Another whistleblower, more facts?
The credibility of the allegations against President Trump may be strengthened by the emergence of a second whistleblower who can corroborate what's in the first whistleblower complaint, said attorney Mark Zaid, who represents both whistleblowers. The second whistleblower was identified as a member of the U.S. intelligence community with "first-hand knowledge" of key events. On Saturday, Sen. Susan Collins of Maine, became the third Republican senator to criticize the president's request that China investigate a political rival, saying "it's completely inappropriate." While Mr. Trump doesn't like having impeachment on his resume, he says that it will help him get re-elected, reports Axios.
2. U.S. abandons Kurds in Syria. As Turkey prepares a major military offensive into northern Syria to clear out US-backed Kurdish militia - the People's Protection Units (YPG) - about 1,100 U.S. troops began to withdraw Monday. In a major policy shift, the White House issued a statement late Sunday saying: "The United States Armed Forces will not support or be involved in the [Turkish] operation, and United States forces, having defeated the ISIS territorial 'Caliphate,' will no longer be in the immediate area." Kurdish forces say the U.S. has betrayed an ally. Turkey considers YPG a terrorist group affiliated with the Kurdistan Workers' Party (PKK), which has fought the Turkish state for more than three decades.
3. Fed up with corruption in Iraq. For six days now, violent protests have swept Iraq. Religious leaders have called for calm. But the lack of trust in the political system is evidenced by attacks on more than 50 public buildings and eight political party headquarters. The official tally: 104 people killed, including eight members of the security forces, and more than 6,000 wounded. On Saturday, the prime minister offered a plan to address protesters' concerns, including paying out unemployment benefits, ending cash payments to contractors, and providing subsidized housing for low-income groups. But calls for new elections are growing, and some politicians are now lining up behind the street protesters.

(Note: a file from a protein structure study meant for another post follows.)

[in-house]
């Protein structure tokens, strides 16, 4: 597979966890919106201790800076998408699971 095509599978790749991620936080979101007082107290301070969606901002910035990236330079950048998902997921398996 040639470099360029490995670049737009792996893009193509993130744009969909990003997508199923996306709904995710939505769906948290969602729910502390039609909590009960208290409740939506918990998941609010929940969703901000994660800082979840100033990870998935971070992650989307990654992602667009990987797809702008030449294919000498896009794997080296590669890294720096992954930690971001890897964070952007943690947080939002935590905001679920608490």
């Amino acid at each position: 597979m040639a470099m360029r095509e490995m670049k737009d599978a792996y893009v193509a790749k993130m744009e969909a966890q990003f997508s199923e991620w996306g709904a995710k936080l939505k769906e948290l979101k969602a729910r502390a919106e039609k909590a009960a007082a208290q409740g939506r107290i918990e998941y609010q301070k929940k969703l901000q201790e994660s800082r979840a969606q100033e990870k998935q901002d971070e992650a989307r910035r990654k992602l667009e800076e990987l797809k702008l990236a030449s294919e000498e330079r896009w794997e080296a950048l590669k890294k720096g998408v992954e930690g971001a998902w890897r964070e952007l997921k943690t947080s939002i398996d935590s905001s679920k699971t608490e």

4. Challenging celibacy. Pope Francis appealed to conservatives on Sunday not to be bound by tradition as he opened a three-week assembly of bishops to discuss the future of the Roman Catholic Church in the Amazon. The most contentious issue: allowing priests to marry. "...if we spend our days content that 'this is the way things have always been done', then the gift vanishes, smothered by the ashes of fear and concern for defending the status quo," the Pope said. Ending celibacy is seen as a controversial solution to the shortage of priests. Critics fear it would spread to the entire church. Separately, Pope Francis added 13 new cardinals, elevating clergy who share his views at a time when his pontificate is under fire from conservatives.
Monday, Oct. 7
Nobel achievements: The Nobel Prizes are awarded this week, starting with prizes for physiology or medicine on Monday. The prize for physics is Tuesday, chemistry on Wednesday, and literature (2018 and 2019) on Thursday.
Tuesday, Oct. 8
Gender justice: Does the U.S. Civil Rights Act of 1964 (outlawing discrimination based on race, color, religion, sex, or national origin) cover LGBTQ rights? The U.S. Supreme Court goes back to work and is scheduled to hear arguments in three cases dealing with gay and transgender rights.
Impeachment inquiry: Gordon Sondland, the U.S. ambassador to the European Union who has become a key figure in the probe, is expected to be appear before House committees investigating the Ukraine affair.
Day of Atonement: Yom Kippur begins at sundown. This holiday is considered the most important date on the Jewish calendar. The central themes are repentance and forgiveness.
Friday, Oct. 11
Champions for Peace: The 2019 Nobel Peace Prize winner is to be announced Friday. Some 301 candidates have been nominated. The 2018 winners were Denis Mukwege of the Democratic Republic of Congo, and Nadia Murad of Iraq "for their efforts to end the use of sexual violence as a weapon of war and armed conflict."
Loyal to what? Former U.S. Ambassador to Ukraine Marie Yovanovitch was abruptly removed in May. Was it because she resisted efforts to investigate Joe and Hunter Biden? She is scheduled to testify on Friday before three House committees involved in the impeachment inquiry.
Lift a car, help a neighbor. If a car is going to fall off a jack on top of your husband, you’d want a 225-pound offensive lineman - with a willing heart - as your neighbor. Sixteen-year old Zac Clark and his mom, Lora, of Butler, Ohio, were doing yard work on Sept. 22 when they heard a cry for help. They ran next door and found their neighbor crushed under a Volkswagen Passat. Zac lifted the front of the 3,000-pound vehicle just enough so that Zac’s mom and the neighbor’s wife could pull him out. Zac’s neighbor is at home recovering from his injuries."I thank God for letting me be able to do that, " Zac told Fox 8 News in Cleveland. “My husband and I raised our boys to be kind to one another and if you can help, then to help," Mrs. Clark told CNN.
Start your week with a recent story that inspired Monitor editors and readers:
In tonight’s Daily Edition, watch for our story about U.S. black women taking the mayoral reins in record numbers.
Finally, the Monitor’s five best stories in Friday’s subscription-only Daily Edition:
- How impeachment is playing in one swing district
- A rapper’s quest to be president
- Dictator: deposed. Democracy: check. But what about jobs?
- Do disturbing stories have a place in today’s unsettling world?
- Decline of the enforcers: How hockey skated away from fights
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